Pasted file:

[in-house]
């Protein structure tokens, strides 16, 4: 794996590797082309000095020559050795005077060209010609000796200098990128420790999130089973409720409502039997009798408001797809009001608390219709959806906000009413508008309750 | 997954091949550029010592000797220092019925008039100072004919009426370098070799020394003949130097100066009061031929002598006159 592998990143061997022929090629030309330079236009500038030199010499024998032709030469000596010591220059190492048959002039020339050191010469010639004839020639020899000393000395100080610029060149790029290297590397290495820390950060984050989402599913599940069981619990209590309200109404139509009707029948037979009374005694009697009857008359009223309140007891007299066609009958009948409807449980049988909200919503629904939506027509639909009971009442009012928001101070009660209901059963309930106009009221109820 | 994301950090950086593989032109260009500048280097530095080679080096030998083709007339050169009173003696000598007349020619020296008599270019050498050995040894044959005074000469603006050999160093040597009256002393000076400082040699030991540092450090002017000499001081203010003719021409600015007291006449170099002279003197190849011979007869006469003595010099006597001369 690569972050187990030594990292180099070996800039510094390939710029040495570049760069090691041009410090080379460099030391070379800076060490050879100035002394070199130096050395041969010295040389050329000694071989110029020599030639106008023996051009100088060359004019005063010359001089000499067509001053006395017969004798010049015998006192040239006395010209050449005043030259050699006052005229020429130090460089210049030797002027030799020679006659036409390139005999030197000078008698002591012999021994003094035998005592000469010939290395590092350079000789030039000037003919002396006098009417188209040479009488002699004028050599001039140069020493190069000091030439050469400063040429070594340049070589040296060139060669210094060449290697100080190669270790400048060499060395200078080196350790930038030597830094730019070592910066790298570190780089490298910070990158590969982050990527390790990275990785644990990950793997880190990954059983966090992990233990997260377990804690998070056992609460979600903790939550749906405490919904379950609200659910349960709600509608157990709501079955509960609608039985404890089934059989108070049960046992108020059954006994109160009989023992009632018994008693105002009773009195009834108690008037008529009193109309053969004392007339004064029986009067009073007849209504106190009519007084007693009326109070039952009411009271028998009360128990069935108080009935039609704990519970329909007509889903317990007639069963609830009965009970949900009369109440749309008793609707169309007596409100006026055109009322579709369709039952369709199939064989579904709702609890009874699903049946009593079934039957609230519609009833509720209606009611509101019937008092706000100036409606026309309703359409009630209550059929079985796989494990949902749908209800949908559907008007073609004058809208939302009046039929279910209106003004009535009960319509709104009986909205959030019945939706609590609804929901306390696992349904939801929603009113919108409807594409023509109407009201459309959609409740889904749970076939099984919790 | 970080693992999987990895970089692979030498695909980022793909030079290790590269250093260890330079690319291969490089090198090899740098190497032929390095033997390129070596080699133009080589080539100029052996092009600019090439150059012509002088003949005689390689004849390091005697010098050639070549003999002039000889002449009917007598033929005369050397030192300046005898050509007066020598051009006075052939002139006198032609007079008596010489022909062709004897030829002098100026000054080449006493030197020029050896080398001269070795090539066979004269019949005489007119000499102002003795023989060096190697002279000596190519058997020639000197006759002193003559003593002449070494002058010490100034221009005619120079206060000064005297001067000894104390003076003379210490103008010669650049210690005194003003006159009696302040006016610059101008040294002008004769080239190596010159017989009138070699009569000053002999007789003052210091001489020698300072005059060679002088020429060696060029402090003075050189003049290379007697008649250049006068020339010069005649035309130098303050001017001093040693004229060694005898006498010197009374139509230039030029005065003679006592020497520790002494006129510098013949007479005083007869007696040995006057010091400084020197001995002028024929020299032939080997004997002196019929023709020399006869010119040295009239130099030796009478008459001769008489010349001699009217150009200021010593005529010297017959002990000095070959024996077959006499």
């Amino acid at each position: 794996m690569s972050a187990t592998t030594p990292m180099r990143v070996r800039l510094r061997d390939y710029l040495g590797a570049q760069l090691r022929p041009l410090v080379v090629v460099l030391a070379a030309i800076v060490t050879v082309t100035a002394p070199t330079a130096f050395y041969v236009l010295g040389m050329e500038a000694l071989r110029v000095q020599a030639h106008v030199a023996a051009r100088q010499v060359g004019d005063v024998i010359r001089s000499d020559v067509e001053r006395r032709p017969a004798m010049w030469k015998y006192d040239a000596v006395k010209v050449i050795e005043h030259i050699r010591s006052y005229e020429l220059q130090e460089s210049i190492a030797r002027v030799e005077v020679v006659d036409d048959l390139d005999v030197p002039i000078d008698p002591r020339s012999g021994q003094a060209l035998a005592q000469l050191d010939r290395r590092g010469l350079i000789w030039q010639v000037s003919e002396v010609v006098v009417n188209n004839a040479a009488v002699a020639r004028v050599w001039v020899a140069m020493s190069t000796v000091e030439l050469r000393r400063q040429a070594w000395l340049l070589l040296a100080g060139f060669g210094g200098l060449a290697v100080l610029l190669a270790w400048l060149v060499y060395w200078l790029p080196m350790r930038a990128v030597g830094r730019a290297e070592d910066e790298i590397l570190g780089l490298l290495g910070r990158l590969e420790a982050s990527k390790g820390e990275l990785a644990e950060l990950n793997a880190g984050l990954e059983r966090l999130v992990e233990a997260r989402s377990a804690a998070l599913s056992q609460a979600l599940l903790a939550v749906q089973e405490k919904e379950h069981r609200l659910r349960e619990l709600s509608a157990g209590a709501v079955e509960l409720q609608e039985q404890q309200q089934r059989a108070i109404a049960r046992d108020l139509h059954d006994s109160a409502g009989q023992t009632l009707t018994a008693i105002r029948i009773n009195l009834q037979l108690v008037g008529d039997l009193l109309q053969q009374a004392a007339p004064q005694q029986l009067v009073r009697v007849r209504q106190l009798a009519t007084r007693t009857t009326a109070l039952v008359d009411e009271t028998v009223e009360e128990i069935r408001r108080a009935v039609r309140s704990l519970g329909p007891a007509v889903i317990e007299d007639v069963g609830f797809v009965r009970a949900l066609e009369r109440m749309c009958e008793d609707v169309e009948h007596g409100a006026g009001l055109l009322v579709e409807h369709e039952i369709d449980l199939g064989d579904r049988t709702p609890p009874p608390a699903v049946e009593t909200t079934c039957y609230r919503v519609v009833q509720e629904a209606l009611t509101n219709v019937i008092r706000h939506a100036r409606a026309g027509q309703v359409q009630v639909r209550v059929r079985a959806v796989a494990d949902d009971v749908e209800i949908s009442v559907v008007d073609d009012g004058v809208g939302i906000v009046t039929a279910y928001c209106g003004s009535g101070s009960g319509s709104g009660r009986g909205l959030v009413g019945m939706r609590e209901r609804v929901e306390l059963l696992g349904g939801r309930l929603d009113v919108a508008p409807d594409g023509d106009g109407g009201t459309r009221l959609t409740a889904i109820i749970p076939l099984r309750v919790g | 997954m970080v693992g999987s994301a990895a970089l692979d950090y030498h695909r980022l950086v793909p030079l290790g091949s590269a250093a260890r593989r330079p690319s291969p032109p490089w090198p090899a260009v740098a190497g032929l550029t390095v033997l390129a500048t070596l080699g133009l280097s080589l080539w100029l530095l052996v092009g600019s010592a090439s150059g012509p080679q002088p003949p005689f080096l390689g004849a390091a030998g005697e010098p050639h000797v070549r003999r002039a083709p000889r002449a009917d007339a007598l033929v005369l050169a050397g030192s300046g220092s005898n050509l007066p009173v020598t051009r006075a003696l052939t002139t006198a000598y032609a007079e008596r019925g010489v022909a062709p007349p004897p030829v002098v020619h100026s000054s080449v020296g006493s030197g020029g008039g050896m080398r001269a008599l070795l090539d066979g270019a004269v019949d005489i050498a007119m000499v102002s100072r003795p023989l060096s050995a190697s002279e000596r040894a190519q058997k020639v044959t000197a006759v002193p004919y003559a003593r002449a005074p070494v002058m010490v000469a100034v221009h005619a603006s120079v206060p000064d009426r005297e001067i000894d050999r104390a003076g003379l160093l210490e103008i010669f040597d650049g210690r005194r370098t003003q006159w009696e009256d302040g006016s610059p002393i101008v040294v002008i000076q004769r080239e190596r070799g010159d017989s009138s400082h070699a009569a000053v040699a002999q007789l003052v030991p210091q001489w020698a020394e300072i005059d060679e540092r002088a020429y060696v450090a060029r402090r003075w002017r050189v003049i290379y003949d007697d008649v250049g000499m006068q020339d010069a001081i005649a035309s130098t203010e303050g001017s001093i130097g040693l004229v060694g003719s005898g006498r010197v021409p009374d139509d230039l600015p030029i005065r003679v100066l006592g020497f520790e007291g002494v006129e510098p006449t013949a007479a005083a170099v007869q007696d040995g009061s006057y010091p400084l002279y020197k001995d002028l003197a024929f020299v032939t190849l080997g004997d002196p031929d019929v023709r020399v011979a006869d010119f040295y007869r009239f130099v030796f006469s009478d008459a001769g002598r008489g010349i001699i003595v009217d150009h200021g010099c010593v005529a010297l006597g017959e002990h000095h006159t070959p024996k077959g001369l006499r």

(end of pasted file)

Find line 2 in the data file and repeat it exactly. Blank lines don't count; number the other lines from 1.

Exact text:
């Protein structure tokens, strides 16, 4: 794996590797082309000095020559050795005077060209010609000796200098990128420790999130089973409720409502039997009798408001797809009001608390219709959806906000009413508008309750 | 997954091949550029010592000797220092019925008039100072004919009426370098070799020394003949130097100066009061031929002598006159 592998990143061997022929090629030309330079236009500038030199010499024998032709030469000596010591220059190492048959002039020339050191010469010639004839020639020899000393000395100080610029060149790029290297590397290495820390950060984050989402599913599940069981619990209590309200109404139509009707029948037979009374005694009697009857008359009223309140007891007299066609009958009948409807449980049988909200919503629904939506027509639909009971009442009012928001101070009660209901059963309930106009009221109820 | 994301950090950086593989032109260009500048280097530095080679080096030998083709007339050169009173003696000598007349020619020296008599270019050498050995040894044959005074000469603006050999160093040597009256002393000076400082040699030991540092450090002017000499001081203010003719021409600015007291006449170099002279003197190849011979007869006469003595010099006597001369 690569972050187990030594990292180099070996800039510094390939710029040495570049760069090691041009410090080379460099030391070379800076060490050879100035002394070199130096050395041969010295040389050329000694071989110029020599030639106008023996051009100088060359004019005063010359001089000499067509001053006395017969004798010049015998006192040239006395010209050449005043030259050699006052005229020429130090460089210049030797002027030799020679006659036409390139005999030197000078008698002591012999021994003094035998005592000469010939290395590092350079000789030039000037003919002396006098009417188209040479009488002699004028050599001039140069020493190069000091030439050469400063040429070594340049070589040296060139060669210094060449290697100080190669270790400048060499060395200078080196350790930038030597830094730019070592910066790298570190780089490298910070990158590969982050990527390790990275990785644990990950793997880190990954059983966090992990233990997260377990804690998070056992609460979600903790939550749906405490919904379950609200659910349960709600509608157990709501079955509960609608039985404890089934059989108070049960046992108020059954006994109160009989023992009632018994008693105002009773009195009834108690008037008529009193109309053969004392007339004064029986009067009073007849209504106190009519007084007693009326109070039952009411009271028998009360128990069935108080009935039609704990519970329909007509889903317990007639069963609830009965009970949900009369109440749309008793609707169309007596409100006026055109009322579709369709039952369709199939064989579904709702609890009874699903049946009593079934039957609230519609009833509720209606009611509101019937008092706000100036409606026309309703359409009630209550059929079985796989494990949902749908209800949908559907008007073609004058809208939302009046039929279910209106003004009535009960319509709104009986909205959030019945939706609590609804929901306390696992349904939801929603009113919108409807594409023509109407009201459309959609409740889904749970076939099984919790 | 970080693992999987990895970089692979030498695909980022793909030079290790590269250093260890330079690319291969490089090198090899740098190497032929390095033997390129070596080699133009080589080539100029052996092009600019090439150059012509002088003949005689390689004849390091005697010098050639070549003999002039000889002449009917007598033929005369050397030192300046005898050509007066020598051009006075052939002139006198032609007079008596010489022909062709004897030829002098100026000054080449006493030197020029050896080398001269070795090539066979004269019949005489007119000499102002003795023989060096190697002279000596190519058997020639000197006759002193003559003593002449070494002058010490100034221009005619120079206060000064005297001067000894104390003076003379210490103008010669650049210690005194003003006159009696302040006016610059101008040294002008004769080239190596010159017989009138070699009569000053002999007789003052210091001489020698300072005059060679002088020429060696060029402090003075050189003049290379007697008649250049006068020339010069005649035309130098303050001017001093040693004229060694005898006498010197009374139509230039030029005065003679006592020497520790002494006129510098013949007479005083007869007696040995006057010091400084020197001995002028024929020299032939080997004997002196019929023709020399006869010119040295009239130099030796009478008459001769008489010349001699009217150009200021010593005529010297017959002990000095070959024996077959006499």